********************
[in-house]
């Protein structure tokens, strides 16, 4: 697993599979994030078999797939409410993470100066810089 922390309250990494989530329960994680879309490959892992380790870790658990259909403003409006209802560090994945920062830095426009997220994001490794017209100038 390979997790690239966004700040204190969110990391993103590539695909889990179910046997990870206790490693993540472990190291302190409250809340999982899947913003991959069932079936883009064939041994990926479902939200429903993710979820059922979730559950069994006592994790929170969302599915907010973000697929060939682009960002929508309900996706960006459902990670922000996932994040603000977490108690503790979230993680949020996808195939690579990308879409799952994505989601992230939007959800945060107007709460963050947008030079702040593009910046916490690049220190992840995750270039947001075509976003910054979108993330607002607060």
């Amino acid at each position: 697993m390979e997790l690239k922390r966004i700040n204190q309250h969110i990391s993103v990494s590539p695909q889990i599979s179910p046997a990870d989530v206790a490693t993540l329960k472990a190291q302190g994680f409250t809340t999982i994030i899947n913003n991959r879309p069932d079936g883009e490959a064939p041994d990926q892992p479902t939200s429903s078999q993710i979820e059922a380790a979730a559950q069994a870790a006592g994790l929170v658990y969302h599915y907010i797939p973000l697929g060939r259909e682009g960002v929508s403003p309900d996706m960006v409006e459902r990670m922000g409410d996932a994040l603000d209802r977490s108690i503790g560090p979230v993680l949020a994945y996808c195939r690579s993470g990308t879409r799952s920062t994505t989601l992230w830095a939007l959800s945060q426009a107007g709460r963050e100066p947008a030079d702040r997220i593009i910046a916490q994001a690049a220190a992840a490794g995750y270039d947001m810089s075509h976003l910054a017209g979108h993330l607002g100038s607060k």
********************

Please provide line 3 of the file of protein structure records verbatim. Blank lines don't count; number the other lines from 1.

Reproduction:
């Amino acid at each position: 697993m390979e997790l690239k922390r966004i700040n204190q309250h969110i990391s993103v990494s590539p695909q889990i599979s179910p046997a990870d989530v206790a490693t993540l329960k472990a190291q302190g994680f409250t809340t999982i994030i899947n913003n991959r879309p069932d079936g883009e490959a064939p041994d990926q892992p479902t939200s429903s078999q993710i979820e059922a380790a979730a559950q069994a870790a006592g994790l929170v658990y969302h599915y907010i797939p973000l697929g060939r259909e682009g960002v929508s403003p309900d996706m960006v409006e459902r990670m922000g409410d996932a994040l603000d209802r977490s108690i503790g560090p979230v993680l949020a994945y996808c195939r690579s993470g990308t879409r799952s920062t994505t989601l992230w830095a939007l959800s945060q426009a107007g709460r963050e100066p947008a030079d702040r997220i593009i910046a916490q994001a690049a220190a992840a490794g995750y270039d947001m810089s075509h976003l910054a017209g979108h993330l607002g100038s607060k």